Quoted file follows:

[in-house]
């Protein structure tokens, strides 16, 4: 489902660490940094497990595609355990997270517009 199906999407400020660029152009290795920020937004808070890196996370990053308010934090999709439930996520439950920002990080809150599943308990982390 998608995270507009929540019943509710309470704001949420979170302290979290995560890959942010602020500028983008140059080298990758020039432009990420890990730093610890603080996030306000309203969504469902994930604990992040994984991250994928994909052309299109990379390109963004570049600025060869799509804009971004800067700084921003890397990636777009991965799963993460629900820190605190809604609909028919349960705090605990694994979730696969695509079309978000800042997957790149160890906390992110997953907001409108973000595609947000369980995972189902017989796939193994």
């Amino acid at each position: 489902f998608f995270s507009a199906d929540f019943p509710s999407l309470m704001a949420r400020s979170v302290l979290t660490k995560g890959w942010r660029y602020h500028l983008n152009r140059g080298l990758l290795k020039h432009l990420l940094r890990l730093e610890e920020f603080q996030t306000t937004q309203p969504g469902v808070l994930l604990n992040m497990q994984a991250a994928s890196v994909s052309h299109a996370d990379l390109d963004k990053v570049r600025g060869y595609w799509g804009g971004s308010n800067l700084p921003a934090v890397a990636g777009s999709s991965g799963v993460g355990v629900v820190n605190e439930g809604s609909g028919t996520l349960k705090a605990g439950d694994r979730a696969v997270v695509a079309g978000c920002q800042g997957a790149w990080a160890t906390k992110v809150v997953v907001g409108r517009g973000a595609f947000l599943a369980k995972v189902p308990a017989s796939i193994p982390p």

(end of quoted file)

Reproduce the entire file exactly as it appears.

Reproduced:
[in-house]
């Protein structure tokens, strides 16, 4: 489902660490940094497990595609355990997270517009 199906999407400020660029152009290795920020937004808070890196996370990053308010934090999709439930996520439950920002990080809150599943308990982390 998608995270507009929540019943509710309470704001949420979170302290979290995560890959942010602020500028983008140059080298990758020039432009990420890990730093610890603080996030306000309203969504469902994930604990992040994984991250994928994909052309299109990379390109963004570049600025060869799509804009971004800067700084921003890397990636777009991965799963993460629900820190605190809604609909028919349960705090605990694994979730696969695509079309978000800042997957790149160890906390992110997953907001409108973000595609947000369980995972189902017989796939193994």
């Amino acid at each position: 489902f998608f995270s507009a199906d929540f019943p509710s999407l309470m704001a949420r400020s979170v302290l979290t660490k995560g890959w942010r660029y602020h500028l983008n152009r140059g080298l990758l290795k020039h432009l990420l940094r890990l730093e610890e920020f603080q996030t306000t937004q309203p969504g469902v808070l994930l604990n992040m497990q994984a991250a994928s890196v994909s052309h299109a996370d990379l390109d963004k990053v570049r600025g060869y595609w799509g804009g971004s308010n800067l700084p921003a934090v890397a990636g777009s999709s991965g799963v993460g355990v629900v820190n605190e439930g809604s609909g028919t996520l349960k705090a605990g439950d694994r979730a696969v997270v695509a079309g978000c920002q800042g997957a790149w990080a160890t906390k992110v809150v997953v907001g409108r517009g973000a595609f947000l599943a369980k995972v189902p308990a017989s796939i193994p982390p």